Book review/ The Free Voice: On Democracy, Culture and the Nation
By Chitra Ahanthem
Publisher: Speaking Tiger
Non Fiction: Opinion/Journalistic Writing; 177p
Author: by Ravish Kumar (Translated from Hindi by Chitra Padmanabhan, Anurag Basnet and Ravi Singh)
Rating: 4/5 stars
‘The National Project for Instilling Fear in the people has reached completion. Before the promised highways and jobs, everybody has been unfailingly given one thing—fear. For every individual, fear is now the daily bread. We are all experiencing fear; it comes to us in many different forms—from the moment we step out of our homes, with so many warnings ringing in our ears… It is only the lapdog media, which is safe in India today. Jump into and snuggle down in the lap of authority and nobody will dare say anything to you.’
At a time when free expression and individual liberty in India appear to be under serious threat, Ravish Kumar is one of our bravest and most mature public voices. Few journalists today have as keen an understanding of Indian society and politics and as strong a commitment to the truth. Fewer still can match him in eloquence and integrity.
In this wide ranging book, he examines the spaces available for people to speak out, whether in the mainstream or on social media, and why they are constantly shrinking. He investigates the threats to free expression – censorship, the fear of institutional, physical and psychological violence and how these threats are being used to replace civilized debate, dialogue and social harmony with hate and intolerance. He also catalogues the many ways in which the media, elected representatives and other institutions of the land are failing us. And, most importantly, he sets out what we must do as citizens if we are to reclaim lost ground and build an intellectually progressive, inclusive and truly democratic nation.
‘The Free Voice’ presents, with great insight, with and characteristic forthrightness, a much needed and timely report on the state of the nation. This is a book that everyone must read and ponder over.
There can be no greater irony than the fact that I first read this very significant book in the face of an internet shut down in Imphal East and West districts as a response by the Manipur State Government to curb protests from the public over intrusions by Myanmar over Manipur’s territory and by students over calls to remove the Vice Chancellor of Manipur University. The move by the Manipur Government was aimed at ensuring that mainstream media does not get to see the anger and agitations or the fall out of police brutality. Of course, it was another story altogether that the mainstream media were entirely clueless over the border row between Myanmar and Manipur and the impasse at Manipur University and how things were on a boil here. Much water have flowed under the bridge since then and I find that this book more relevant than ever given the way the winds are blowing in Manipur in the wake of the NSA being slapped against journalist Wangkhem Kishorchand.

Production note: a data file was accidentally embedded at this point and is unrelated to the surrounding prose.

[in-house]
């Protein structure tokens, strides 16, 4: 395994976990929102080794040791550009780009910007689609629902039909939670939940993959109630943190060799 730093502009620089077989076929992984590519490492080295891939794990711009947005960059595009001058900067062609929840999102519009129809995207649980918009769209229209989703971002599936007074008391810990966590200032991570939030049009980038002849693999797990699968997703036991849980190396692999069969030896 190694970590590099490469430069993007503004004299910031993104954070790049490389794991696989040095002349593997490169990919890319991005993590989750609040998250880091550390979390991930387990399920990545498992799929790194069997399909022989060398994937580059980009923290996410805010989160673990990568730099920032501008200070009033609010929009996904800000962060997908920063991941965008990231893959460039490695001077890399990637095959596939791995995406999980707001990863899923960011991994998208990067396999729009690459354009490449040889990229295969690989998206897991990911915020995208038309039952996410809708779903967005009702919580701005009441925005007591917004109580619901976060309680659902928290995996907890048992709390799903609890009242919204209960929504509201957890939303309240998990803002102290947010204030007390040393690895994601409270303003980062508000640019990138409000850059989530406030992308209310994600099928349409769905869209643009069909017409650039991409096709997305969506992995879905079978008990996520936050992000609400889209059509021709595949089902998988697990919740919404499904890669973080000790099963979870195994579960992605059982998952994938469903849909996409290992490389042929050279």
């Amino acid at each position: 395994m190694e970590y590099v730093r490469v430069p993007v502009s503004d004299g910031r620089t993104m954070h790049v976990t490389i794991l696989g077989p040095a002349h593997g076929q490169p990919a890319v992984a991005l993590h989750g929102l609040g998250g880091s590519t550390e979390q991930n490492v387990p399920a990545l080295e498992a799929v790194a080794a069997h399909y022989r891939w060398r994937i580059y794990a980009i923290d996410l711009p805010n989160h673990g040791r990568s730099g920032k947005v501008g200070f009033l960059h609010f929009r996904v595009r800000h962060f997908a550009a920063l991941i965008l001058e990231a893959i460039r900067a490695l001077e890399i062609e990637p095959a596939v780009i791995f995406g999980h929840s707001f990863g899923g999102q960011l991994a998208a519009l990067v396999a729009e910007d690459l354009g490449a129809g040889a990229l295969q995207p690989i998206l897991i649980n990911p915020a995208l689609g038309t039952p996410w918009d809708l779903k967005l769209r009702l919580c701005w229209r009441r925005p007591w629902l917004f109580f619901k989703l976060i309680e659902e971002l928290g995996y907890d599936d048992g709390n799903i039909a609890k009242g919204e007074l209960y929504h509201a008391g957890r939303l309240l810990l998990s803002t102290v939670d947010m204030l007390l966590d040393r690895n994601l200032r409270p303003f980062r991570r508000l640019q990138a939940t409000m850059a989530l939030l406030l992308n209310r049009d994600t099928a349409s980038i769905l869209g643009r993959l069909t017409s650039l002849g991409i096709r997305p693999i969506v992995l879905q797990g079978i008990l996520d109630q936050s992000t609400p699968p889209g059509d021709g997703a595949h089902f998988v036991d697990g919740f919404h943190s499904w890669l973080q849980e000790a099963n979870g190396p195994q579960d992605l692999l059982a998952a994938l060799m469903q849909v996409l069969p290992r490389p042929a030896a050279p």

‘The Free Voice: On Democracy, Culture and the Nation’ by Ravish Kumar is only 177 pages but the calm bravery that the author tackles with regard to the current political regime stands out. The incidents that Ravish Kumar mentions in the books: the assassinations (for that is what I will call them) of political activists and rationalists in the country, the attacks on people belonging to a particular religion or castes, the media divide: where majority are on board the ‘praise the leadership, throw away objectivity, attack people with different opinions’ and only a minority who do take a stand being run down…all of this reminds you of a particular regime in history. It cautions everyone against remaining passive and gives a clear call to all to stand up and be counted but nowhere is the narrative one of grandstanding for Ravish Kumar speaks about living with fear in the climate that we live today and how facing that fear is important.
I would recommend this as a necessary read for everyone who feels only despair at the state of the nation today. This is a book that needs to be read, engaged with and discussed at great length. This is a book that any opinion maker and journalist should read carefully and be inspired from.
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